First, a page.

Genesis (Part 17)

Genesis 3:16

16 To the woman he said, “I will surely multiply your pain in childbearing; in pain you shall bring forth children. Your desire shall be contrary to your husband, but he shall rule over you.”

“pain” = עִצָּבוֹן ʻitstsâbôwn, its-tsaw-bone’; from H6087; worrisomeness, i.e. labor or pain:—sorrow, toil.

“childbearing” = הֵרוֹן hêrôwn, hay-rone’; or הֵרָיוֹן hêrâyôwn; from H2029; pregnancy:—conception.

“desire” = תְּשׁוּקָה tᵉshûwqâh, tesh-oo-kaw’; from H7783 in the original sense of stretching out after; a longing:—desire.

“will be for your husband” / “will be contrary to your husband” =
אִישׁ
 ʼîysh, eesh; contracted for H582 (or perhaps rather from an unused root meaning to be extant); a man as an individual or a male person; often used as an adjunct to a more definite term (and in such cases frequently not expressed in translation):—also, another, any (man), a certain, champion, consent, each, every (one), fellow, (foot-, husband-) man, (good-, great, mighty) man, he, high (degree), him (that is), husband, man(-kind), none, one, people, person, steward, what (man) soever, whoso(-ever), worthy. Compare H802.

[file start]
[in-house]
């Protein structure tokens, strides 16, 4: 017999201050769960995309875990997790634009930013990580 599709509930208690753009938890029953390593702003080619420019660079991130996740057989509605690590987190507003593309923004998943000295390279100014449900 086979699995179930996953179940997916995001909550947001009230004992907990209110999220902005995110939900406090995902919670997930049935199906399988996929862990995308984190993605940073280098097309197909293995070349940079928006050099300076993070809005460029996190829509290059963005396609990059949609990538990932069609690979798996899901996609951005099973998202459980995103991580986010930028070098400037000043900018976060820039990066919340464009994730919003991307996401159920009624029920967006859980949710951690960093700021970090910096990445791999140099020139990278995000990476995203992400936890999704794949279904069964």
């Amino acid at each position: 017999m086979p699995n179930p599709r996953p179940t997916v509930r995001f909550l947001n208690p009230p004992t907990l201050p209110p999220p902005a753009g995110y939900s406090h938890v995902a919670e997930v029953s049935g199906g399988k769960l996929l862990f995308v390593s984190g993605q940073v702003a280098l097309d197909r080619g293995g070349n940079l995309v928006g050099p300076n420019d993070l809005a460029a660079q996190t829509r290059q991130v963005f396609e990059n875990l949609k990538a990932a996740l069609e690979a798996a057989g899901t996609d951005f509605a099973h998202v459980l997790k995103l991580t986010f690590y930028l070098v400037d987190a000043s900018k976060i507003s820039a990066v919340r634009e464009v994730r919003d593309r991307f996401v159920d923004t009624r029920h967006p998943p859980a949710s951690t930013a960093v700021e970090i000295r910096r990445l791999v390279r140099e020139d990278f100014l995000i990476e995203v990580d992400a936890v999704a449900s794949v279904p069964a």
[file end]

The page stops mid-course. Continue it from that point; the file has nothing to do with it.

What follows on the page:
“and he will rule” = מָשַׁל mâshal, maw-shal’; a primitive root; to rule:—(have, make to have) dominion, governor, × indeed, reign, (bear, cause to, have) rule(-ing, -r), have power.

“over you” = [not derived from any translated word… added to clarify.]

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I guess the first thing to notice here is that translations are difficult. This is a relatively short passage and we have English words solely to provide context – not derived from the underlying ancient language. And we also have a disagreement. Also, “will be for your husband” vs “will be contrary to your husband” seem to be opposite in meaning.

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Let us look at what God said to the Woman, one at a time

“I will surely multiply your pain in childbearing; IN PAIN YOU SHALL BRING FORTH CHILDREN.”

Three questions come to mind here:

1) Does that mean the Woman bore children prior to the Fall?

  • If she did, it is not mentioned overtly. However, as we will see in the text soon, there are people of unknown origin outside the Garden. (Gen 4:15-17) There was also a mention of settlements outside the Garden encountered earlier in the text (Gen. 2:11-14)